The Social Contract

    2 June 2005, late morning

There are in all ages men born to be in bondage to the opinions of the society in which they live. There are not a few, who to-day play the free-thinker and the philosopher, who would, if they had lived in the time of the League, have been no more than fanatics. No author, who has a mind to outlive his own age, should write for such readers.

That is some sound advice from Jean-Jacque Rousseau. Sometimes I feel there is an independent thought alarm monitoring the web sites I read. Everyone seems to say the same things and do the same things and read the same things. Am I guilty of this? Perhaps. I’m quite certain I haven’t read anything remarkable or interesting in quite some time.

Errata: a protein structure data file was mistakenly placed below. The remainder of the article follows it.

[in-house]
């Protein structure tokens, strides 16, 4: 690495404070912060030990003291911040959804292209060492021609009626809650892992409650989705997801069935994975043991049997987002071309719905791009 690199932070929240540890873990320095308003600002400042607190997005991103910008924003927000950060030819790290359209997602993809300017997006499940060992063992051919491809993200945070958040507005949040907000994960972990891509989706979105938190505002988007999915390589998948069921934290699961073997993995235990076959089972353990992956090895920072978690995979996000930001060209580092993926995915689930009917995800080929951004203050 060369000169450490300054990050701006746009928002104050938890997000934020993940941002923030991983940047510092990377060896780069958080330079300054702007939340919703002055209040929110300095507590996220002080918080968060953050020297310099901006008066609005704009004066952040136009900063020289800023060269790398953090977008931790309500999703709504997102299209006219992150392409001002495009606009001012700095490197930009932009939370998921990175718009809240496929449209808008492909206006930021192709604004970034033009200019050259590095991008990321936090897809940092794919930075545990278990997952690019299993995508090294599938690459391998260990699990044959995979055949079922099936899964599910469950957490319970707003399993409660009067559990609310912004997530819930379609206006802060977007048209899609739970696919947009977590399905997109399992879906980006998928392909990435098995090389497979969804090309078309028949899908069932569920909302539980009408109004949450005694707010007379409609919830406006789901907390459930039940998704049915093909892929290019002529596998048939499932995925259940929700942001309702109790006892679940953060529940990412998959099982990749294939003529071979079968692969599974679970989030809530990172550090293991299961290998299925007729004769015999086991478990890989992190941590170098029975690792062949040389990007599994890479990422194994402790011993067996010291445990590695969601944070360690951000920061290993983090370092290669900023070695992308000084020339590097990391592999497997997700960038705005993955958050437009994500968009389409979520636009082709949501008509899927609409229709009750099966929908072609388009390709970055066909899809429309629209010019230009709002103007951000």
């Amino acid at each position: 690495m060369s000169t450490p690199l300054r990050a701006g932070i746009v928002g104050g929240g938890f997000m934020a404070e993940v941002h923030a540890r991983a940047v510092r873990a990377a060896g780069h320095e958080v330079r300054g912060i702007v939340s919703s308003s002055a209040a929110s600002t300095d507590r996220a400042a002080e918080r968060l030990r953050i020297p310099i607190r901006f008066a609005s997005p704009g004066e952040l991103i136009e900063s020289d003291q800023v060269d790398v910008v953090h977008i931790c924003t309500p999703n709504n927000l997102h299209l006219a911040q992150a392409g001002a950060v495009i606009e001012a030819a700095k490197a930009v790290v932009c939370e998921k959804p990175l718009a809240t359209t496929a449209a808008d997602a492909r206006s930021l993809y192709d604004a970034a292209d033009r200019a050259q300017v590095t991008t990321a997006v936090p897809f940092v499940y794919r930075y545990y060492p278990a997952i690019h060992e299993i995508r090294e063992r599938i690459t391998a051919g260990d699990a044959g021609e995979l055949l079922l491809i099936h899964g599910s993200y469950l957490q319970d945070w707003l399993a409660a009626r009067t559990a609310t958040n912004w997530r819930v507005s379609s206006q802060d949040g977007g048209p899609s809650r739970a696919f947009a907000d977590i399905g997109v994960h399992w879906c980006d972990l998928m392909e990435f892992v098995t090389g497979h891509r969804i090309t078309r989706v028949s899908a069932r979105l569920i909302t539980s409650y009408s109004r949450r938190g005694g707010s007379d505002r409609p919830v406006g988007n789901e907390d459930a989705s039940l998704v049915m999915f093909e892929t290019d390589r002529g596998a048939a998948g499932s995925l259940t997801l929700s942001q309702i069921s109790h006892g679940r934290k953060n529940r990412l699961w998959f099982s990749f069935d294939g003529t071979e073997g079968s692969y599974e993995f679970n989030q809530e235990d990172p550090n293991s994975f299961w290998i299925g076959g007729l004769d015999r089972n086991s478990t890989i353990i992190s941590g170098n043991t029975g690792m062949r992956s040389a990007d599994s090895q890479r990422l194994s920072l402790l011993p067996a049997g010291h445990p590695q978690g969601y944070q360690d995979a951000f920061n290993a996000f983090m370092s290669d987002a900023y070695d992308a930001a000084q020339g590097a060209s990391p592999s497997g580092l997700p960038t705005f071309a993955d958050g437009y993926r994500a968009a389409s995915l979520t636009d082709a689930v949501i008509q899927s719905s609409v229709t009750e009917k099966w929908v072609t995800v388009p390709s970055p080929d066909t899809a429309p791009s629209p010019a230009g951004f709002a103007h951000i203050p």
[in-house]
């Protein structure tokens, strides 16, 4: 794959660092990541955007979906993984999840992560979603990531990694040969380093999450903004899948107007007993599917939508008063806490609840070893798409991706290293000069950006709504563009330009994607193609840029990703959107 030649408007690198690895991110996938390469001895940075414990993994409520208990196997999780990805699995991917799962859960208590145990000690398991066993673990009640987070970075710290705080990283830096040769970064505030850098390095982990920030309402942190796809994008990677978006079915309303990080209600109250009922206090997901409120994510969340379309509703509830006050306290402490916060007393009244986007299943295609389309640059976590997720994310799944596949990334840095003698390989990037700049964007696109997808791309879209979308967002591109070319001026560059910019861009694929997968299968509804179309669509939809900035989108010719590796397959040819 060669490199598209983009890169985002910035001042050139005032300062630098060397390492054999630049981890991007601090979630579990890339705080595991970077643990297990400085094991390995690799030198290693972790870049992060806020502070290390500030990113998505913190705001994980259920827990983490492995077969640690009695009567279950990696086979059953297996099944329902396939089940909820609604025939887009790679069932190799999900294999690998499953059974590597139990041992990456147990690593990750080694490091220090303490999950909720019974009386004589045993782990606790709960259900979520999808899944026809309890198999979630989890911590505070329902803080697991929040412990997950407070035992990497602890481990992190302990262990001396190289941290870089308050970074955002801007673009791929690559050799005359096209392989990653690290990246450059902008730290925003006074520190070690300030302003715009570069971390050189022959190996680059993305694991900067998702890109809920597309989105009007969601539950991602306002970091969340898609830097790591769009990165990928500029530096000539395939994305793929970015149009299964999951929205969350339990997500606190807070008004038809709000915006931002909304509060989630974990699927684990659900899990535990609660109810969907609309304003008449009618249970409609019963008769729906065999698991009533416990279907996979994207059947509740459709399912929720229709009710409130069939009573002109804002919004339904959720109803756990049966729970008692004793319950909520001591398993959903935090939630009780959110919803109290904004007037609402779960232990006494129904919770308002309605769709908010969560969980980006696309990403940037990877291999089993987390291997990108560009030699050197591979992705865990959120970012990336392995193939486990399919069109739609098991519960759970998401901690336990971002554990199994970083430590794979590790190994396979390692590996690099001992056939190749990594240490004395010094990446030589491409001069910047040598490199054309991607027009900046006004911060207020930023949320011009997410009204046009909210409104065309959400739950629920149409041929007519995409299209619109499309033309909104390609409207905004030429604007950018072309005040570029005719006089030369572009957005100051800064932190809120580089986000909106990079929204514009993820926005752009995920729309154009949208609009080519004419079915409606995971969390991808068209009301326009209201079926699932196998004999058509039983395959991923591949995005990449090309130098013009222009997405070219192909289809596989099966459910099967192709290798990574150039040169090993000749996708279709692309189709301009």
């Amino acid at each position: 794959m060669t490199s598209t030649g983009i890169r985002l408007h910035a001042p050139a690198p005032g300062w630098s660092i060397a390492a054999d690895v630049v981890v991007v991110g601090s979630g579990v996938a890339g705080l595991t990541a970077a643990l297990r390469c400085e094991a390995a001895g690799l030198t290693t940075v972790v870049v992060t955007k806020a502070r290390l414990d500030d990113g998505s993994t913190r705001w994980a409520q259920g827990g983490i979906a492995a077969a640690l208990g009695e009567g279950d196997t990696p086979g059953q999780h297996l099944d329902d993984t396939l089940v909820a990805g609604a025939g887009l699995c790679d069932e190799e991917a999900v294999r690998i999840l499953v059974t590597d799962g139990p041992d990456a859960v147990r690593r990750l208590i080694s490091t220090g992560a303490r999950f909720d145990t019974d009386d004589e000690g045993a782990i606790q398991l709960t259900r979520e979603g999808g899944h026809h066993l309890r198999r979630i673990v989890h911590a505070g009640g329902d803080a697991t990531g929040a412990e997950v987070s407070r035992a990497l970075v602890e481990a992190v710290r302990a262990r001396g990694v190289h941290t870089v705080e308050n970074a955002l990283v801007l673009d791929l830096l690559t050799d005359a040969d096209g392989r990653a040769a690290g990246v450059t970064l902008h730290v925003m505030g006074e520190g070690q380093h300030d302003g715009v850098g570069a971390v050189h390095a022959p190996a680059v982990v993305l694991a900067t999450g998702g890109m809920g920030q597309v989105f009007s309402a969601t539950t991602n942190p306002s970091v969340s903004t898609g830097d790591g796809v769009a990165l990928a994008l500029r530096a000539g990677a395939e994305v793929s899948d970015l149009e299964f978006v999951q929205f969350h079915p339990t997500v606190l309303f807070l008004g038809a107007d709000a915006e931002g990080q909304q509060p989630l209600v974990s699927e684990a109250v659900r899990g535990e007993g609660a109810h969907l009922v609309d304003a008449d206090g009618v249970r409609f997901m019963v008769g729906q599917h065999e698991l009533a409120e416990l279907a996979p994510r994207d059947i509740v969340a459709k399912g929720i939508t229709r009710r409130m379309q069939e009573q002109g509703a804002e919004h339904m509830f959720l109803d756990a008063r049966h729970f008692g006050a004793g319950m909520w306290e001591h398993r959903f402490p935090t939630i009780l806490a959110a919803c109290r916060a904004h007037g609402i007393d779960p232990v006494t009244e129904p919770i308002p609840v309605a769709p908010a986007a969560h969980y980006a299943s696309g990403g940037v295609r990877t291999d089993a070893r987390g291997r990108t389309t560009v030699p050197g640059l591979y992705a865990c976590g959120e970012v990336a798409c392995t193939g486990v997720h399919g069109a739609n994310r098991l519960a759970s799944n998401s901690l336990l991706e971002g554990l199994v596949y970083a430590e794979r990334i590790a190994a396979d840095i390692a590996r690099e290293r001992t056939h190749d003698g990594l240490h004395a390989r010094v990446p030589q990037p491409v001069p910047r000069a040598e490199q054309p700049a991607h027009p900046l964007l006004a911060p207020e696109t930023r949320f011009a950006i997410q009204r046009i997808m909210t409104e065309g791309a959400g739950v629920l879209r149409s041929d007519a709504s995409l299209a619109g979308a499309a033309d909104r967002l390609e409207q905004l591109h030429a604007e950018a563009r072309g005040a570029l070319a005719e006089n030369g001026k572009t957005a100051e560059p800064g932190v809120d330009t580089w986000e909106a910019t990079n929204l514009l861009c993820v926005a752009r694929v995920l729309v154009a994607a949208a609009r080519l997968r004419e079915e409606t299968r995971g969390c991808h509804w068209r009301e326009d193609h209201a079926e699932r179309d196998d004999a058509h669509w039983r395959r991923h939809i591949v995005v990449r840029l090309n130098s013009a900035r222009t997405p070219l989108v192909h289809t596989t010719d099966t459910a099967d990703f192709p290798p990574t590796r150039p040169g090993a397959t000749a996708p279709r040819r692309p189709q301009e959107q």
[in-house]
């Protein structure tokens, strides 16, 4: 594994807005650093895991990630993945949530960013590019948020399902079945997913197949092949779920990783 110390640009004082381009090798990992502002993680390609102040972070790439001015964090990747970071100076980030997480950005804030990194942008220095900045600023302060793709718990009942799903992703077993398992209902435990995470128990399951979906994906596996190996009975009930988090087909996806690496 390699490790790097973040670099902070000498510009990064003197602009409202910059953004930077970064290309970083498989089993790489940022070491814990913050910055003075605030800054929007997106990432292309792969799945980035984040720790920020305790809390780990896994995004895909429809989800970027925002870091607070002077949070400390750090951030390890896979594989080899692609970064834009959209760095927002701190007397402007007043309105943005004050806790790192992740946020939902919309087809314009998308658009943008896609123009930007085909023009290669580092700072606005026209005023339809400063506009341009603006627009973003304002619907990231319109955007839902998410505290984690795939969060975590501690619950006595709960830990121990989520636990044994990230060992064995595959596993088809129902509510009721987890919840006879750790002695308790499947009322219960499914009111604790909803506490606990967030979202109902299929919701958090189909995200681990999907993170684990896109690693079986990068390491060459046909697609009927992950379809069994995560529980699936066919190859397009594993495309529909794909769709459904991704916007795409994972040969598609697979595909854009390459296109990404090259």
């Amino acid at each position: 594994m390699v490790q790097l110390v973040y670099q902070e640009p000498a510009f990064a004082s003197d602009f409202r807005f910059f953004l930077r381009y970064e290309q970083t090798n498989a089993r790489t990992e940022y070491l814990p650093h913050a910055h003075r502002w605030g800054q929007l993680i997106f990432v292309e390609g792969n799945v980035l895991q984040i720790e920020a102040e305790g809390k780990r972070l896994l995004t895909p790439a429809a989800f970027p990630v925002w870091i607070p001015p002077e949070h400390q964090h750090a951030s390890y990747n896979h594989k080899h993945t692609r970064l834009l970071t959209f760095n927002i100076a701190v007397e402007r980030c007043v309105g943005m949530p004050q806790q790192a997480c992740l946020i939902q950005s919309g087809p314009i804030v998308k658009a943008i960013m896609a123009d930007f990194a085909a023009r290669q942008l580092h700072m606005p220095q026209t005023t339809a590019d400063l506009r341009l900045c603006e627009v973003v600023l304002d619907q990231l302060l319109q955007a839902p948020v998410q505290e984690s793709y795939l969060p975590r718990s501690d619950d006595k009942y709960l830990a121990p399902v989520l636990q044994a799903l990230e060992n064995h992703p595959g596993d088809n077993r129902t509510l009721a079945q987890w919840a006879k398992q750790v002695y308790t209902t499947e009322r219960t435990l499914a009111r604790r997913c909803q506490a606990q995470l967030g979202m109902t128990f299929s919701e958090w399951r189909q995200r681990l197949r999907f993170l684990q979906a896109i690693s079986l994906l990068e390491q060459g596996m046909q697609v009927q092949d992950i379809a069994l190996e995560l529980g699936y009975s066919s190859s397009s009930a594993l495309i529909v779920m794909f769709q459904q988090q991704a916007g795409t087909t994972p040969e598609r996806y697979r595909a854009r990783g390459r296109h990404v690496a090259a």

I am trying to improve my collection of texts on politics, and to this end I bought the The Social Contract and Discourses by Rousseau. I’ve wanted to read The Social Contract for ages. The Everyman’s Library edition is particularly nice. I’ll need to find a better copies of On Liberty and The Communist Manifesto next.

 

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